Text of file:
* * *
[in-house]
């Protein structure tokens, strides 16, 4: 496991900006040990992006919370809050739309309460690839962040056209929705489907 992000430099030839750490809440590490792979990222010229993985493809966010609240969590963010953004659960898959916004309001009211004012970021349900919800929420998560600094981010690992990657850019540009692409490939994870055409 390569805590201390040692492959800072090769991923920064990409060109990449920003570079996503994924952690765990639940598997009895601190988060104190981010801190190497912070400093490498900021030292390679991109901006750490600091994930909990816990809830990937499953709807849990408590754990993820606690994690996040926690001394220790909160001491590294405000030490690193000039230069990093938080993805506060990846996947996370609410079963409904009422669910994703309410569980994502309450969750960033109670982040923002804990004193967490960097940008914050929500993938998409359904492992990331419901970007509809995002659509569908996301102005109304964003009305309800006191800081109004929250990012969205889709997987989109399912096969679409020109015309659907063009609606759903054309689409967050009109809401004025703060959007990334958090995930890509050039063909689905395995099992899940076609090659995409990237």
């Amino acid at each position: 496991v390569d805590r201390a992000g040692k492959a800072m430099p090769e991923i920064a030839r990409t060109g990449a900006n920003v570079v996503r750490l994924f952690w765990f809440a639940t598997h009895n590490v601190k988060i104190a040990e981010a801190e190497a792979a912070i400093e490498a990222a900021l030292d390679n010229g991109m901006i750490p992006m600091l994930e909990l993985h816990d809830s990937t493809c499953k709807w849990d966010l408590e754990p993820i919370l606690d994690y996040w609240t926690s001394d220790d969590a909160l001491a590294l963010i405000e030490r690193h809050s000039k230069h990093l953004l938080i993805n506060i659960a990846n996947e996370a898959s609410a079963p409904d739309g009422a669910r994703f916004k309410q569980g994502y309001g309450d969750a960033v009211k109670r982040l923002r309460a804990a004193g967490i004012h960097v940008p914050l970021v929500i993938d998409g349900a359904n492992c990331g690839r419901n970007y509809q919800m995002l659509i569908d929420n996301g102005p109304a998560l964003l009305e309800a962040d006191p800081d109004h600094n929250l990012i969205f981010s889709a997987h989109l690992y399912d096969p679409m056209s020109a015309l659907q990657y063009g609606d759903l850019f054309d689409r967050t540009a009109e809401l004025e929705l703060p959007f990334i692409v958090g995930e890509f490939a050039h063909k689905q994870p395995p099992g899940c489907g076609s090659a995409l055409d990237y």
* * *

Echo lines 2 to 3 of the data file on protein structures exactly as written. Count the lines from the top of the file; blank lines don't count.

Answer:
């Protein structure tokens, strides 16, 4: 496991900006040990992006919370809050739309309460690839962040056209929705489907 992000430099030839750490809440590490792979990222010229993985493809966010609240969590963010953004659960898959916004309001009211004012970021349900919800929420998560600094981010690992990657850019540009692409490939994870055409 390569805590201390040692492959800072090769991923920064990409060109990449920003570079996503994924952690765990639940598997009895601190988060104190981010801190190497912070400093490498900021030292390679991109901006750490600091994930909990816990809830990937499953709807849990408590754990993820606690994690996040926690001394220790909160001491590294405000030490690193000039230069990093938080993805506060990846996947996370609410079963409904009422669910994703309410569980994502309450969750960033109670982040923002804990004193967490960097940008914050929500993938998409359904492992990331419901970007509809995002659509569908996301102005109304964003009305309800006191800081109004929250990012969205889709997987989109399912096969679409020109015309659907063009609606759903054309689409967050009109809401004025703060959007990334958090995930890509050039063909689905395995099992899940076609090659995409990237």
């Amino acid at each position: 496991v390569d805590r201390a992000g040692k492959a800072m430099p090769e991923i920064a030839r990409t060109g990449a900006n920003v570079v996503r750490l994924f952690w765990f809440a639940t598997h009895n590490v601190k988060i104190a040990e981010a801190e190497a792979a912070i400093e490498a990222a900021l030292d390679n010229g991109m901006i750490p992006m600091l994930e909990l993985h816990d809830s990937t493809c499953k709807w849990d966010l408590e754990p993820i919370l606690d994690y996040w609240t926690s001394d220790d969590a909160l001491a590294l963010i405000e030490r690193h809050s000039k230069h990093l953004l938080i993805n506060i659960a990846n996947e996370a898959s609410a079963p409904d739309g009422a669910r994703f916004k309410q569980g994502y309001g309450d969750a960033v009211k109670r982040l923002r309460a804990a004193g967490i004012h960097v940008p914050l970021v929500i993938d998409g349900a359904n492992c990331g690839r419901n970007y509809q919800m995002l659509i569908d929420n996301g102005p109304a998560l964003l009305e309800a962040d006191p800081d109004h600094n929250l990012i969205f981010s889709a997987h989109l690992y399912d096969p679409m056209s020109a015309l659907q990657y063009g609606d759903l850019f054309d689409r967050t540009a009109e809401l004025e929705l703060p959007f990334i692409v958090g995930e890509f490939a050039h063909k689905q994870p395995p099992g899940c489907g076609s090659a995409l055409d990237y």